“Josie, she ‘lowed she wouldn’t take no stock in none of their old signs, herself, ‘cept that the old rooster capped ‘em all by comin’ right up to look in at the front door and crow his head off. That jist settled the whole thing, she ‘lowed. And Olive, she jist natcherly felt it in her bones that you’d be here today, she said. ‘Pa,’ she says, ‘if she happens to come while we’re down at the big barn, you jist sorter hint around and find out if she likes fried chicken and greens. If she does, then you ax her to stay fer dinner.’ ‘No,’ says Josie, ‘ax her fer dinner fust and tell her what we’re goin’ to have afterwards.’

“‘Ax her if her ye’rs didn’t jist about plumb burn off this mornin’,’ said Signe. It’s a sign, you know, if your ye’rs burn that somebody is a-talkin’ about you.

“‘My right hand,’ I says to ‘em, ‘has been a-catchin’ all mornin;, which shore means that I’m a-goin’ to shake hands with her fust of any of you,’ I says, jist a cuttin’ up and actin’ the fool like I wasn’t a day older than them, which I ain’t.

“I jist kinder growed up with them kids. Josie wasn’t but two year old when her mother died, and many’s the day I’ve kept her in the field with me while the others was at school. She’d ride on the plow till she got tard and sleepy and then she’d take a nap close by where I could watch.

“Clem Hollender, one of my neighbor men, he lost his woman about the same time my own died, and it wasn’t six months, hardly, till he was married again. Said he jist couldn’t git along without help – and as soon as his children was big enough to git away, they all left home.

“Stepmothers and stepfathers is all right a heap of times, but they’re resky investments; turrible resky.

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“I jist figured that they wasn’t no woman, hardly, in the nature of things, that could love the kids like their mother did, and I shore wasn’t goin’ to be satisfied with nothin’ less, so I jist managed along – and now I’m glad.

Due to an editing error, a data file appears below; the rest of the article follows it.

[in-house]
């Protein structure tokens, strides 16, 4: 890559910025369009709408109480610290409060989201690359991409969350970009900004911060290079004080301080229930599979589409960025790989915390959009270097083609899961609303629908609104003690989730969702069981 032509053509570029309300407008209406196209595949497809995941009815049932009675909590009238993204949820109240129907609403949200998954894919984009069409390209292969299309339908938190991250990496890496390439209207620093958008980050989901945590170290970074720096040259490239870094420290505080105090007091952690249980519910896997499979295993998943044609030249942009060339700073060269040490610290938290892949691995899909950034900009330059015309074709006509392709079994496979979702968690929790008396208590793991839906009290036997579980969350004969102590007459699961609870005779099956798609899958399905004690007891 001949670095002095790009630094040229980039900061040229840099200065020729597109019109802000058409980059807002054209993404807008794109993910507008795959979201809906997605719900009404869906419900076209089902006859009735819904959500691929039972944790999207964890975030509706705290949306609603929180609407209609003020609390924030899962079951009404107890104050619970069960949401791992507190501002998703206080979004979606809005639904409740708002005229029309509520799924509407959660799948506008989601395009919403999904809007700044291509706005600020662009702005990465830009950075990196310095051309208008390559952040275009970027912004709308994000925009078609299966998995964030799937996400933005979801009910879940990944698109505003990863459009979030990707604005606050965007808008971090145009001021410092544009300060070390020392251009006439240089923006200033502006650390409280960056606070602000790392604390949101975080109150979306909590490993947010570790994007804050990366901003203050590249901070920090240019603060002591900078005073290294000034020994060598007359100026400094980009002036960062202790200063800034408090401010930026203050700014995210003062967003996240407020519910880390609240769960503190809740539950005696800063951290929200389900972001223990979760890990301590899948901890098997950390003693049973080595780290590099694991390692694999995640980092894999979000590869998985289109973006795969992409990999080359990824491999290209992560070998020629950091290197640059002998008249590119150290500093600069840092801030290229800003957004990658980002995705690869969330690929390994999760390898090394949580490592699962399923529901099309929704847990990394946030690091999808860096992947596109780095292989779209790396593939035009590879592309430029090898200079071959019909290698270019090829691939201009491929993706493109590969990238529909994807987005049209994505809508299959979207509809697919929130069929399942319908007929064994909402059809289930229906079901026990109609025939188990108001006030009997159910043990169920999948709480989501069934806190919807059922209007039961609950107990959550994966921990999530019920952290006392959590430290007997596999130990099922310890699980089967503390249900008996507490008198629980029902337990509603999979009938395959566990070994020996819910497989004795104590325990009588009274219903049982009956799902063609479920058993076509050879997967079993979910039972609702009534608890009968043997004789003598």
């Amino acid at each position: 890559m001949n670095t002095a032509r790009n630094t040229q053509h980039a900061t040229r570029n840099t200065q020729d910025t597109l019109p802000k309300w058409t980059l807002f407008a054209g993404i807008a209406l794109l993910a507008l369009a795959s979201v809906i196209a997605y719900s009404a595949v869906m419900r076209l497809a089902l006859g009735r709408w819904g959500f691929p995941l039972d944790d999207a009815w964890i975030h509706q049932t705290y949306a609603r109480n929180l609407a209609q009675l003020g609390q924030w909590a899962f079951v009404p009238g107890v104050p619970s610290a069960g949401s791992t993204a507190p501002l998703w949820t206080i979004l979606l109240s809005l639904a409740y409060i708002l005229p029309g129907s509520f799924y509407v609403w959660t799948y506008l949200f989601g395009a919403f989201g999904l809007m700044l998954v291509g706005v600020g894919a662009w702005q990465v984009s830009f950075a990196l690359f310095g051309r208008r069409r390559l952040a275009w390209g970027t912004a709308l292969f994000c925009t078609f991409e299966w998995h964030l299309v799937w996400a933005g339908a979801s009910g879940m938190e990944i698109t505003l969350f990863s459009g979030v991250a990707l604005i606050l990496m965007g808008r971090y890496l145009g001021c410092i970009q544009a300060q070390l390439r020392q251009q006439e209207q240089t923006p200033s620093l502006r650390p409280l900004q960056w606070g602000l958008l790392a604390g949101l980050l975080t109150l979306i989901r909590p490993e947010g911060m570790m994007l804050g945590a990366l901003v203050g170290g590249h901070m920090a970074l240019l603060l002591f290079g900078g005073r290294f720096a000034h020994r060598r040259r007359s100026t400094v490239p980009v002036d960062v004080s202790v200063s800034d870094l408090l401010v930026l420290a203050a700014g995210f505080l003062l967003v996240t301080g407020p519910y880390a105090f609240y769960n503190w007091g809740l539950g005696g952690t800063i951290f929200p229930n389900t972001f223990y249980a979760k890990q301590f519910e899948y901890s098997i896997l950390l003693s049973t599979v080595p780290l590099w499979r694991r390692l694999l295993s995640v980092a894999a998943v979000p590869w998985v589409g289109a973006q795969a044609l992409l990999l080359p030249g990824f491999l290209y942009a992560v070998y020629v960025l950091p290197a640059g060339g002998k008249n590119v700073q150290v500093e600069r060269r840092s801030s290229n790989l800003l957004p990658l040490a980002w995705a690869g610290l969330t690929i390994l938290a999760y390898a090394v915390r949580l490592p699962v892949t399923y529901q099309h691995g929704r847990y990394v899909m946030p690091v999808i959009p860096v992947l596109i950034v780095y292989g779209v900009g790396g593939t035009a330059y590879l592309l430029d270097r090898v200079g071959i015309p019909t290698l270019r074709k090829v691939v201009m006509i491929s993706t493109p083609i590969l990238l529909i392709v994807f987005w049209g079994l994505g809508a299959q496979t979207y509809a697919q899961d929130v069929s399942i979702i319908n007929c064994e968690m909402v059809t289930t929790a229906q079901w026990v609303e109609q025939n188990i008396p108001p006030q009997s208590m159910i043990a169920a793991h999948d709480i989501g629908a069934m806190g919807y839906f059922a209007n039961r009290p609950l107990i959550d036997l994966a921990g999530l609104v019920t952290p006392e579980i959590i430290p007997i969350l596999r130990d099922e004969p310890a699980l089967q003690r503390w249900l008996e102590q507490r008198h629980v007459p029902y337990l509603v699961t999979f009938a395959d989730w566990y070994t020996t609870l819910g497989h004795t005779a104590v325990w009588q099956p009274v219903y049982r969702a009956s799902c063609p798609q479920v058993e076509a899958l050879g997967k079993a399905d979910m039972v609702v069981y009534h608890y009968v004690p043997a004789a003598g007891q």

“But speakin’ of signs – of course, I don’t believe in ‘em – but have you heard a whippoorwill yet this spring?”

I said I had.

“Did you notice whuther you was a-goin’ up hill er down, when you heerd it?”

I said I didn’t.

“Well that’s shore too bad. You won’t know, now what to expect. If you’re a-goin’ uphilll when you hear one fer the fust time in the spring, it’s a sign that you’re a-goin’ to have a lucky year and git purty nigh rich, sometimes, maybe. But if you’re a-goin’ downhill, it shore means that you’re goin’ to git porer ever day of the year. Never knowed it to fail.

“Have you heard a turkle dove yet?”

I said I hadn’t.

“Well, you jist notice when you do. The year we left the old place and moved over here, I didn’t have no more idee of movin’ than a last year’s bird’s nest, but I heerd a turkle dove holler right over in this direction, and shore enough, that fall I traded farms with Buck Starnes and me and the gals moved.

“You see, whatever direction you hear the fust one holler frum, that’s the way you’re a-goin’ to move er take a trip afore the year is out. Never knowed it to fail, though, of course, they ain’t nothin’ in signs. That is, not so awful much.

“I reckon you don’t ever git lonesome fer the city?”

“Not often,” I admitted.

“Well, I shore wouldn’t reckon you’d ever miss it, ‘cept the way a person misses fleas and mice and other sich pestiferous articles. I was up to Sent Louis oncet, and the one trip shore done me. Ain’t never wanted to go no more. It jist ain’t my way of doin’, to jump around like a chicken with its head off. As near as I can figure, that’s jist about what a city is – jist a whole lpassel of people, all a-jumpin’ around like chicken with their heads off. No-sir-ree! I want to be where I can set down on a stump er a log and rest a spell when I feel in the notion or git tard.

“And them there street cars! The noise they don’t make! Go ‘way!

“And the lonesomeness of the thing. I purty nigh died the night I was there – with all the noise and people and things – jist frum lonesomeness. And I ain’t a feller to take on about things, nuther. That is, no so dawg-awful much. But I hate lonesomeness wuss than pizen. Jist give me a cob pile, a whippoorwill er two and a hill to look at while it’s a-gittin’ dark and I shore wouldn’t trade entertainments with no city on earth.

“But here comes the gals. I’ll take keer of La Belle fer you. She’d like a little snack of corn fust, I reckon, and a nibble on the meader to top off with.

“Jist light and go in. The gal’s be tickles to death to see how them signs of their’n turned out by bringing you this way for dinner.

“Say,” with a nod toward the four “little gals,” who were hurrying out to meet me, “do you reckon I believe women ort to have the vote? Well, jist ax me. That’s all. Jist ax me.”